After spending some time reading about it, you will be able to think about which part of the pipeline attracts you the most. For example, if you like hard-surface modeling, do some research and learn what the responsibilities of a modeler in a production environment are.
So at this point, you might be terrified and thinking: “So you’re telling me that I have to decide my whole future in just a few hours?! Who the hell do you think I am?”
The answer is simple: No, you shouldn’t worry too much about it in the beginning. You must trust the process. To exemplify this, let me tell you a short story about how I decided to become a texture painter.
When I went to Think Tank, I thought that I was going to become a compositor. Based on my previous experience with After Effects, Photoshop and Photography, I thought that it was going to be the path that made sense for me.
Zeus knows how wrong I was.
After discussing with some friends I realized that I didn’t like compositing at all.
I kept doing some research and only after a few months when I had the opportunity to work on my first project, Wasp, I realized what I wanted for my career. During the process of creating the artwork, I felt that texturing and look development was what I had the most amount of fun doing it. I wanted to work on that for hours, and I couldn’t stop thinking about it!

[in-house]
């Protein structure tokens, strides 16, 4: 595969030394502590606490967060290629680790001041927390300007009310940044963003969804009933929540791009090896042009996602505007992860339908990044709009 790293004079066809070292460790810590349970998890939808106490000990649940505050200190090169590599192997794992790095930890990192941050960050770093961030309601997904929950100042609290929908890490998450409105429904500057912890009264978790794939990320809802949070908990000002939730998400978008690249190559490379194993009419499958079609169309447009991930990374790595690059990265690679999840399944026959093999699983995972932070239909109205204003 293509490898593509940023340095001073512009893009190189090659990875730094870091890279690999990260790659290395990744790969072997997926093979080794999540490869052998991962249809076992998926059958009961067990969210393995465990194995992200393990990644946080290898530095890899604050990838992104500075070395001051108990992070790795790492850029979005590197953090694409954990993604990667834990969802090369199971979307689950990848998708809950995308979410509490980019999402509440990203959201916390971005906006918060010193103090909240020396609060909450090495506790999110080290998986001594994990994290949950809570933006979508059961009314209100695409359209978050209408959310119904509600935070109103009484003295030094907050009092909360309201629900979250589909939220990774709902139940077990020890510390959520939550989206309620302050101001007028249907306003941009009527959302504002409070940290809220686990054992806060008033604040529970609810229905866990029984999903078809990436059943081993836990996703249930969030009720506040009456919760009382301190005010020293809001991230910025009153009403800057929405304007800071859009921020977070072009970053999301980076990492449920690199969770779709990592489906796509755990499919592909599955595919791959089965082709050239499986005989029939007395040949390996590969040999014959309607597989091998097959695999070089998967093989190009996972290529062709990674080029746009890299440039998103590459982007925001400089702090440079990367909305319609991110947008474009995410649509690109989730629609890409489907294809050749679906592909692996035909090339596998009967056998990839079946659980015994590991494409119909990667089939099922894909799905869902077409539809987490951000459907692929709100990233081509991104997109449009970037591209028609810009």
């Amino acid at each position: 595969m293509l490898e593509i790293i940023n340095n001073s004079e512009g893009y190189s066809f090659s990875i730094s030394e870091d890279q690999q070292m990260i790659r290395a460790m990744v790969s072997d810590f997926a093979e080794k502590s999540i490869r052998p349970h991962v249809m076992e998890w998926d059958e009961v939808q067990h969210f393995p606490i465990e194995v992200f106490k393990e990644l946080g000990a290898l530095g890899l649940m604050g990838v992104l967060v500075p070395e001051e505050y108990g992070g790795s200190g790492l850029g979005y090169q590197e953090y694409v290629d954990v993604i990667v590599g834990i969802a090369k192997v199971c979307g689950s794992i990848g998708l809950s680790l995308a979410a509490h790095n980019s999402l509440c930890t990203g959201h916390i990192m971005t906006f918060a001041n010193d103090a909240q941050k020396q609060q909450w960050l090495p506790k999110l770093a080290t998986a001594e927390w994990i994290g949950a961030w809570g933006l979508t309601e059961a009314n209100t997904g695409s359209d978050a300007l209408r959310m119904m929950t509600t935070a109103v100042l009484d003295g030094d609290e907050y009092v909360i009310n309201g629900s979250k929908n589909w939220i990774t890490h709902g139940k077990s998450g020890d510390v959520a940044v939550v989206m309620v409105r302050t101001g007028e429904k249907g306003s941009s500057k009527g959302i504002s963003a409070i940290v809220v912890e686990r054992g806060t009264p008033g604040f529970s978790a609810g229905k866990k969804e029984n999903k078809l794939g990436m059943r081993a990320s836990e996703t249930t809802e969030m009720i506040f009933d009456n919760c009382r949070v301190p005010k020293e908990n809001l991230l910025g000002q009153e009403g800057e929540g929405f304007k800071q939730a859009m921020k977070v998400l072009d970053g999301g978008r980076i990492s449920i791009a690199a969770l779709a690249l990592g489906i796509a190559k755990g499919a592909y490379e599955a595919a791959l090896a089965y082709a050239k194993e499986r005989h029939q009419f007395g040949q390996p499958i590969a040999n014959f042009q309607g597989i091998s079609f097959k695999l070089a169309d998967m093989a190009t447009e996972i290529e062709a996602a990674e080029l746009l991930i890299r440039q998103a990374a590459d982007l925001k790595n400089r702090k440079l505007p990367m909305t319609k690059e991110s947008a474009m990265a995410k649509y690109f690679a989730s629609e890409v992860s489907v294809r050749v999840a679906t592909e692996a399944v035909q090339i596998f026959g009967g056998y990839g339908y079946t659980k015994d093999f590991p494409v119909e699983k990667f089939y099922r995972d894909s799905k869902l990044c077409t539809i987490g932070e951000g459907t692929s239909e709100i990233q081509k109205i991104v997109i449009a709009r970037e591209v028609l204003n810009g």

Instead of establishing in the beginning what I wanted, I trusted the process until I knew what was right for me.
But even though I chose to texture and make shaders as my specialty, I kept learning other things along the way. I believe that even for a specialist, it is important to understand other parts of the pipeline. You don’t necessarily need to be amazing on everything (if you can and want, good for you!), but just understanding each role will help you a lot in the future in a studio environment.
So after I decided to become a texture painter, I did more research to find websites of professional artists, to understand what were their responsibilities in a production environment. After Googling for a while, I found two amazing professionals who inspire me to this date and are also good friends of mine: Justin Holt & Alwyn Hunt.